Cheese: Meeting an idol

After a brief hiatus, our food artisans series is back! Here Ellwood Thompson’s cheesemonger, Dany Schute, tells us about meeting one of her cheese idols, Herve Mons.

Welcome to the latest installment in our food artisan series in which some of Richmond greatest food enthusiasts and craftspeople share what they love about what they do. Here Dany Schutte, cheesemonger in the Indulge Department at Ellwood Thompson’s, tells us about meeting one of her cheese idols.

I carry his business card in my wallet.

This is not an unusual thing to carry someone’s business card around with you. I can tell you that his is the only cheese industry card I keep with me at all times. Not because he is my go-to man for help. He is my hero. And he handed me his card.

I suppose every industry and niche has those who rise to the top — the ones who inspire the rest. Herve Mons is one of those folks. Herve is a third generation affineur in France is ranked among the top in his field there. For a small time cheesemonger like myself, Herve is god, with a little ‘g’. And I got to meet him once.

I was working in San Francisco, moving a lot of cheese and being amazed on a regular basis by the cheese folks who would, without warning, wander into my location. Just because, hey, it was San Francisco and who doesn’t want to visit? So, I have been able to meet more than my fair share of cheesemakers, dairy farmers, food importers, brokers, and distributors from all over the world. It was all about being in the right spot at the right time.

One week, we were all excited because a locally-based importer was hosting a talk by Herve Mons at one of their offices. So, there we were, all fitted into this classroom space, eager to listen to the man: Janet Fletcher (food writer and author from The San Francisco Chronicle), Gary Danko (James Beard Award winner and Premier Chef in San Francisco), bunches of food folks, and a gaggle of cheese peeps from the region’s retail stores. Herve had a slide show of the various dairy farmers he buys the cheese from and the caves in which he does his aging in. This man was so excited and passionate about what he does, he could no longer maintain speaking in English and just suddenly reverted back to French. The distributor jumped up to do translation from that point onward. I was very excited when I left there, because, you know, it is catching.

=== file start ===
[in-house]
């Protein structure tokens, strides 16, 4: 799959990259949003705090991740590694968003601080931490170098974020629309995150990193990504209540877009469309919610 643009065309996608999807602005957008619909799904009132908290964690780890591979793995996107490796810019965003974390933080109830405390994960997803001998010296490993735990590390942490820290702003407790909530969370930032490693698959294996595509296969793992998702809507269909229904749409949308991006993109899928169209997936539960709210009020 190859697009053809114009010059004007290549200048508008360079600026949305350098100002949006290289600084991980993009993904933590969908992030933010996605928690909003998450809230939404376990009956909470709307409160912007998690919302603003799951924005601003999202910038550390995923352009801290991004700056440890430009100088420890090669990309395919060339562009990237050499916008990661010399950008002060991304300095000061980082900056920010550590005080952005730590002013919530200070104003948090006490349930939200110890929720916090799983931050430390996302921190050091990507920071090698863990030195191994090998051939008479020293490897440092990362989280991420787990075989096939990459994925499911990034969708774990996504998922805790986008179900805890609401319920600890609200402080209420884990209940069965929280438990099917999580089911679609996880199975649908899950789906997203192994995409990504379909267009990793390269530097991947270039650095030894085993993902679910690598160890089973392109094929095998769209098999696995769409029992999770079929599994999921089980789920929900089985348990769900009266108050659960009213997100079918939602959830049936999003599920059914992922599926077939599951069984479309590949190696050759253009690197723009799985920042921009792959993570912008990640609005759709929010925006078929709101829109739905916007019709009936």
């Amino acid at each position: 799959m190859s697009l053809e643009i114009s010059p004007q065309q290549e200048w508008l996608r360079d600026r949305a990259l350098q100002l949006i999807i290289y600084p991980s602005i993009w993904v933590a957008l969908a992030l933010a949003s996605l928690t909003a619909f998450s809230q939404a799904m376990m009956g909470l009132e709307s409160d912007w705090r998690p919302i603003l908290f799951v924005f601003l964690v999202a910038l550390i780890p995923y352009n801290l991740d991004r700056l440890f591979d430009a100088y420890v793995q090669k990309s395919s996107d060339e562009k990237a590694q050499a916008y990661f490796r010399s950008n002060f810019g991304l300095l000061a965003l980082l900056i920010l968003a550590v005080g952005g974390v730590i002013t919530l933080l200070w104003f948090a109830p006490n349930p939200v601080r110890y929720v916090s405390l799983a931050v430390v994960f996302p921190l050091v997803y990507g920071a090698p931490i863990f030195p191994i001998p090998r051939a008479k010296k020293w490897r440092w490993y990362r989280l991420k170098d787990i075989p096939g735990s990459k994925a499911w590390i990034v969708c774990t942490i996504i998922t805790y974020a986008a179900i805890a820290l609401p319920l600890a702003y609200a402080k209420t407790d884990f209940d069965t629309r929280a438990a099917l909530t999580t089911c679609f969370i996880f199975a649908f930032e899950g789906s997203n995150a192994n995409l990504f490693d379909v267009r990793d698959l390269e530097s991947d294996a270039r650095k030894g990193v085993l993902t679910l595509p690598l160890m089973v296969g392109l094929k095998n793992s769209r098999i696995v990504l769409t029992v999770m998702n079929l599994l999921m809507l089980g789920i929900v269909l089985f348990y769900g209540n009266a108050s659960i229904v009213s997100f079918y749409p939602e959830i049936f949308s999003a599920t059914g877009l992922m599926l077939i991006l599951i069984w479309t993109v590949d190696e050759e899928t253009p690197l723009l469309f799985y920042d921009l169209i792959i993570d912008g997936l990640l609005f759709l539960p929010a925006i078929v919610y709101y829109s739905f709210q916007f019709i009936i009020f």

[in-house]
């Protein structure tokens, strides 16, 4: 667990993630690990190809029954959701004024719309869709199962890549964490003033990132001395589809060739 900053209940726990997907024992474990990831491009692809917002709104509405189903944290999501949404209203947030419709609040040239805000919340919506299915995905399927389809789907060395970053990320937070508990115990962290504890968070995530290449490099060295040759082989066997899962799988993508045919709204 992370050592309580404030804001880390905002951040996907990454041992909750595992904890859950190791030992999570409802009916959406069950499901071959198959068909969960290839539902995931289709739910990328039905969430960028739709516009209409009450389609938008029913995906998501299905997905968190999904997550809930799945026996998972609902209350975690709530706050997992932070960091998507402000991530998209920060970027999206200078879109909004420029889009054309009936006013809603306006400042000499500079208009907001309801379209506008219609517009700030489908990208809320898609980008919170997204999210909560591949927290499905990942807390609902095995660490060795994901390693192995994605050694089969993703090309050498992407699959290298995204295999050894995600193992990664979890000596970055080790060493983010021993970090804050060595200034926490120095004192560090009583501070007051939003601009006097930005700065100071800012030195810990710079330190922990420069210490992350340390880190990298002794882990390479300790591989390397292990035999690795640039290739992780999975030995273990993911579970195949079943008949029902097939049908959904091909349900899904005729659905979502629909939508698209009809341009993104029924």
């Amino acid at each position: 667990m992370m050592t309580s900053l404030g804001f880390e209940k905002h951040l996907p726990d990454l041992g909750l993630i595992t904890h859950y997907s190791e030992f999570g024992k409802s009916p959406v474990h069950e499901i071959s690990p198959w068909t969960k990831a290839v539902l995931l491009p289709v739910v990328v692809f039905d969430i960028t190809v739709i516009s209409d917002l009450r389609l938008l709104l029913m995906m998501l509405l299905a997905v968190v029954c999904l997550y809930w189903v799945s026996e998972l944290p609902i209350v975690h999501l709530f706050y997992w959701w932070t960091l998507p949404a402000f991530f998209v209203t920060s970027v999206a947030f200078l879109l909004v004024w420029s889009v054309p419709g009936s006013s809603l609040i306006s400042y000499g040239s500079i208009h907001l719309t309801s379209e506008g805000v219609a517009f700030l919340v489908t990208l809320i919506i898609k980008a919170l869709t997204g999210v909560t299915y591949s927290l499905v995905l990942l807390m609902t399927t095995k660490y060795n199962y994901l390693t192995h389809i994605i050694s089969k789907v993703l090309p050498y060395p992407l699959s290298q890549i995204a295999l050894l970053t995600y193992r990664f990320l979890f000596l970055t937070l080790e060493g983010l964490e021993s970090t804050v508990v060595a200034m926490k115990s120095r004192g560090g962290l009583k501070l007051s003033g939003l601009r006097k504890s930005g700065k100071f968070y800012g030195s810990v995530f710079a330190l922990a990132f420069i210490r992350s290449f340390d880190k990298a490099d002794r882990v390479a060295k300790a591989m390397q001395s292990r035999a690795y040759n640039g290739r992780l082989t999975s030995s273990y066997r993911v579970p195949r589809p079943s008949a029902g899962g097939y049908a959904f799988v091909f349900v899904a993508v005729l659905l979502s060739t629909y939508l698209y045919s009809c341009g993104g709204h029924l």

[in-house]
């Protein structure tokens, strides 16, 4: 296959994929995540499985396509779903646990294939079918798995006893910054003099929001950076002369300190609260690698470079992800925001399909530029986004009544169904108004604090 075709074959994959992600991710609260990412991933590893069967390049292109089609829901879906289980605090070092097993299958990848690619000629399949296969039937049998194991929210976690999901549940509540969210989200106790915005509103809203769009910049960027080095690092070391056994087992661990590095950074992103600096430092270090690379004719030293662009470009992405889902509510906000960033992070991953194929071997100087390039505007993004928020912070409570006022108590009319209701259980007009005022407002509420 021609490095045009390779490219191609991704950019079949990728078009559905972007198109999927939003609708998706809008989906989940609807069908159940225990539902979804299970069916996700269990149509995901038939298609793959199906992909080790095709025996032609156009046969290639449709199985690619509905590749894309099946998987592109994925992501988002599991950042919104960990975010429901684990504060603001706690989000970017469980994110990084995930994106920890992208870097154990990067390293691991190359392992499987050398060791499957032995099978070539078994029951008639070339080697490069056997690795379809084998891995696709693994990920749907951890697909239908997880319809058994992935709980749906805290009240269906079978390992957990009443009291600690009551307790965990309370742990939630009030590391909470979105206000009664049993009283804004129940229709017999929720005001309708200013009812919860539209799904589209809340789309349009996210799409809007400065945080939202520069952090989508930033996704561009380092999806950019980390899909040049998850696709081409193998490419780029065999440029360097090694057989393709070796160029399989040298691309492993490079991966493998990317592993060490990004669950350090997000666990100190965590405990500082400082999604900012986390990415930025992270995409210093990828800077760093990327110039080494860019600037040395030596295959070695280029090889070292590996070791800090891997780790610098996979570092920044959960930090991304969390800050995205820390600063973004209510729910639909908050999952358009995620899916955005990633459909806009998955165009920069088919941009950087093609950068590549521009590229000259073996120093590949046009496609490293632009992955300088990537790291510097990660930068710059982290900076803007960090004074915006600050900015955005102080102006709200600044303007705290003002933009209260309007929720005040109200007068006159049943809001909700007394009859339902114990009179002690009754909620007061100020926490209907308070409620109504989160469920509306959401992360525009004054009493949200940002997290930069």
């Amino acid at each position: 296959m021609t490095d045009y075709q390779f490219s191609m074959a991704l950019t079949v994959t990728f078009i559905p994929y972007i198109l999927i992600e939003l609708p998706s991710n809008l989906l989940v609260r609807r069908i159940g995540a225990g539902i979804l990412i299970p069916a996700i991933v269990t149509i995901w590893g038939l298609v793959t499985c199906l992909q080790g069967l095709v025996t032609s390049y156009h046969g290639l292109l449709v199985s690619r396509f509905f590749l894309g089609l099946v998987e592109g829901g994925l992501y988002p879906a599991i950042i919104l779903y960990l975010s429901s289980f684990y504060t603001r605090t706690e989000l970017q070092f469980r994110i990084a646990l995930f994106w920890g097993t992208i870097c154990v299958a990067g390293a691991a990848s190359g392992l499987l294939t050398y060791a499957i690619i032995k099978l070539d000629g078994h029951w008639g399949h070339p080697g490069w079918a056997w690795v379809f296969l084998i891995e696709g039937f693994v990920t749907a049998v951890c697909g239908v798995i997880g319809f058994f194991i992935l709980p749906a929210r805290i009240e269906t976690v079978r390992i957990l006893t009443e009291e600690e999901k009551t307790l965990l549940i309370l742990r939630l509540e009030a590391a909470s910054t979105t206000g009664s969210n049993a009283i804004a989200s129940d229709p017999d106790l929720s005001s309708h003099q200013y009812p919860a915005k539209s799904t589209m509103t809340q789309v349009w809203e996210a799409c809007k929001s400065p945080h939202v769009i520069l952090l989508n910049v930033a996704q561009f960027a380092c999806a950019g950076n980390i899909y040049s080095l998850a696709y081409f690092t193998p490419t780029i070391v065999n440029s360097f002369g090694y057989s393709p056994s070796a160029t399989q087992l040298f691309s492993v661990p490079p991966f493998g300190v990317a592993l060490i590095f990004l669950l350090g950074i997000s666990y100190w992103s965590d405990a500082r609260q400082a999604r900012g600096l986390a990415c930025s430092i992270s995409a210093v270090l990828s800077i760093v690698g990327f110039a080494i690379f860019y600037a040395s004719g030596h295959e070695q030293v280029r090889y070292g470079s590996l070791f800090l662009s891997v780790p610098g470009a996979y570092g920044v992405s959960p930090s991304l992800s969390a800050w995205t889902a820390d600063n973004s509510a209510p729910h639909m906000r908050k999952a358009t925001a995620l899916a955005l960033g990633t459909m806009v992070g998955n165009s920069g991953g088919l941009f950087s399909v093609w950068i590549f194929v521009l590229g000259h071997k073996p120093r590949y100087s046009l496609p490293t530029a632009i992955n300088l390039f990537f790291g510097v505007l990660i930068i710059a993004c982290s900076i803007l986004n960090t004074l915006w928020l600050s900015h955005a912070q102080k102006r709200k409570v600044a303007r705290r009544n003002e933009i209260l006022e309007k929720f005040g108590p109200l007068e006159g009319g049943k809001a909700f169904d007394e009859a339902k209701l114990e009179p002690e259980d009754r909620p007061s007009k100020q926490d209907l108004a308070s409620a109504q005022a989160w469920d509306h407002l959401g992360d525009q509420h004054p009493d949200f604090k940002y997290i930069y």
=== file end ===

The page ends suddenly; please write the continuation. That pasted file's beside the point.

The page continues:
The next day, who walks into my store but Herve and the distributor. Herve wanted to see the store before going to the airport. I was thrilled. I showed him around, including downstairs where we kept our backstock. We talked about how selling cheese in America differs from Europe and what can be done here to better preserve the cheese. We even unpacked an order of his cheese that arrived on the loading dock while he was standing there. He pulled out his digital camera and took pictures because this was the first time he had ever been on he receiving end of his cheeses after an international trip. He smiled and told me that he was giving me my first lesson in affinage, as he proceeded to tell me how to best wash the wheels of Morbier and Raclette so they would continue to live and mature. Those two hours I spent with him were very magical to me. I learned from the master, and he was gracious and patient with me. Before he left, he handed me his business card.

And I still carry it in my wallet.

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Dany Schutte

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